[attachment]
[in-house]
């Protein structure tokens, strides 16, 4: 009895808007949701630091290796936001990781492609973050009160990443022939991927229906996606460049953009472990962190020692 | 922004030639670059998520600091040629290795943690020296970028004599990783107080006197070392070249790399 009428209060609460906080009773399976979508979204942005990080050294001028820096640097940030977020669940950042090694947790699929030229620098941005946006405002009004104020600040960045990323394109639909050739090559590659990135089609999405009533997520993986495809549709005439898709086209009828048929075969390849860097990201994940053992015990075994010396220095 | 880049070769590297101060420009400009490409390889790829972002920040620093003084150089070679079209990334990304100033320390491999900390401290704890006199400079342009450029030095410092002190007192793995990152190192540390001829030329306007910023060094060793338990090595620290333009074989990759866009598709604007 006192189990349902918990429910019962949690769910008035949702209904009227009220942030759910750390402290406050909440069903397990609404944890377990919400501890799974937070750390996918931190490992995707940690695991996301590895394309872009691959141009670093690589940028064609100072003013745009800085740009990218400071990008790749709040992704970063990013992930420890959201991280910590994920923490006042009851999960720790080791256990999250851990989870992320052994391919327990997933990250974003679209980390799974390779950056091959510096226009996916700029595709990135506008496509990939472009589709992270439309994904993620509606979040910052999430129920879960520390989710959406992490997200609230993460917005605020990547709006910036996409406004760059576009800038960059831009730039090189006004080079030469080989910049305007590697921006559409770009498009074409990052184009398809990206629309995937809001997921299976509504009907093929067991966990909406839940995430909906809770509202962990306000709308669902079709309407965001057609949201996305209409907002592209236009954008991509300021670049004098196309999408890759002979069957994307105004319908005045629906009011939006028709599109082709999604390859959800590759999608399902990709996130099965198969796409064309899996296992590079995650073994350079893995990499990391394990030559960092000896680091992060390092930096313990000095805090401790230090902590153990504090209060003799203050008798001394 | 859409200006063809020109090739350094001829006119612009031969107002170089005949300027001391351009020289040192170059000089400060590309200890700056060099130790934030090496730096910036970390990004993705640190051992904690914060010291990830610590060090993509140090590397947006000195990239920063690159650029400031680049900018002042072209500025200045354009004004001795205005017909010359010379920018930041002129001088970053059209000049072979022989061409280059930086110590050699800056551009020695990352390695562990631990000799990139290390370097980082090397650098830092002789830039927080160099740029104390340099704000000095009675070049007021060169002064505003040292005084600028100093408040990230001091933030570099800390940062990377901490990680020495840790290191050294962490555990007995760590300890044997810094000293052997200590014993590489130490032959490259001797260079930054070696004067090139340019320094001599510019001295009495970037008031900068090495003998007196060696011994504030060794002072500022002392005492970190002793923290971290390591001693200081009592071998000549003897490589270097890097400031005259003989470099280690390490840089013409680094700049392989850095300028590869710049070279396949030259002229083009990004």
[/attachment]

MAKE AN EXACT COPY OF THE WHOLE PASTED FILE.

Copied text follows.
[in-house]
């Protein structure tokens, strides 16, 4: 009895808007949701630091290796936001990781492609973050009160990443022939991927229906996606460049953009472990962190020692 | 922004030639670059998520600091040629290795943690020296970028004599990783107080006197070392070249790399 009428209060609460906080009773399976979508979204942005990080050294001028820096640097940030977020669940950042090694947790699929030229620098941005946006405002009004104020600040960045990323394109639909050739090559590659990135089609999405009533997520993986495809549709005439898709086209009828048929075969390849860097990201994940053992015990075994010396220095 | 880049070769590297101060420009400009490409390889790829972002920040620093003084150089070679079209990334990304100033320390491999900390401290704890006199400079342009450029030095410092002190007192793995990152190192540390001829030329306007910023060094060793338990090595620290333009074989990759866009598709604007 006192189990349902918990429910019962949690769910008035949702209904009227009220942030759910750390402290406050909440069903397990609404944890377990919400501890799974937070750390996918931190490992995707940690695991996301590895394309872009691959141009670093690589940028064609100072003013745009800085740009990218400071990008790749709040992704970063990013992930420890959201991280910590994920923490006042009851999960720790080791256990999250851990989870992320052994391919327990997933990250974003679209980390799974390779950056091959510096226009996916700029595709990135506008496509990939472009589709992270439309994904993620509606979040910052999430129920879960520390989710959406992490997200609230993460917005605020990547709006910036996409406004760059576009800038960059831009730039090189006004080079030469080989910049305007590697921006559409770009498009074409990052184009398809990206629309995937809001997921299976509504009907093929067991966990909406839940995430909906809770509202962990306000709308669902079709309407965001057609949201996305209409907002592209236009954008991509300021670049004098196309999408890759002979069957994307105004319908005045629906009011939006028709599109082709999604390859959800590759999608399902990709996130099965198969796409064309899996296992590079995650073994350079893995990499990391394990030559960092000896680091992060390092930096313990000095805090401790230090902590153990504090209060003799203050008798001394 | 859409200006063809020109090739350094001829006119612009031969107002170089005949300027001391351009020289040192170059000089400060590309200890700056060099130790934030090496730096910036970390990004993705640190051992904690914060010291990830610590060090993509140090590397947006000195990239920063690159650029400031680049900018002042072209500025200045354009004004001795205005017909010359010379920018930041002129001088970053059209000049072979022989061409280059930086110590050699800056551009020695990352390695562990631990000799990139290390370097980082090397650098830092002789830039927080160099740029104390340099704000000095009675070049007021060169002064505003040292005084600028100093408040990230001091933030570099800390940062990377901490990680020495840790290191050294962490555990007995760590300890044997810094000293052997200590014993590489130490032959490259001797260079930054070696004067090139340019320094001599510019001295009495970037008031900068090495003998007196060696011994504030060794002072500022002392005492970190002793923290971290390591001693200081009592071998000549003897490589270097890097400031005259003989470099280690390490840089013409680094700049392989850095300028590869710049070279396949030259002229083009990004």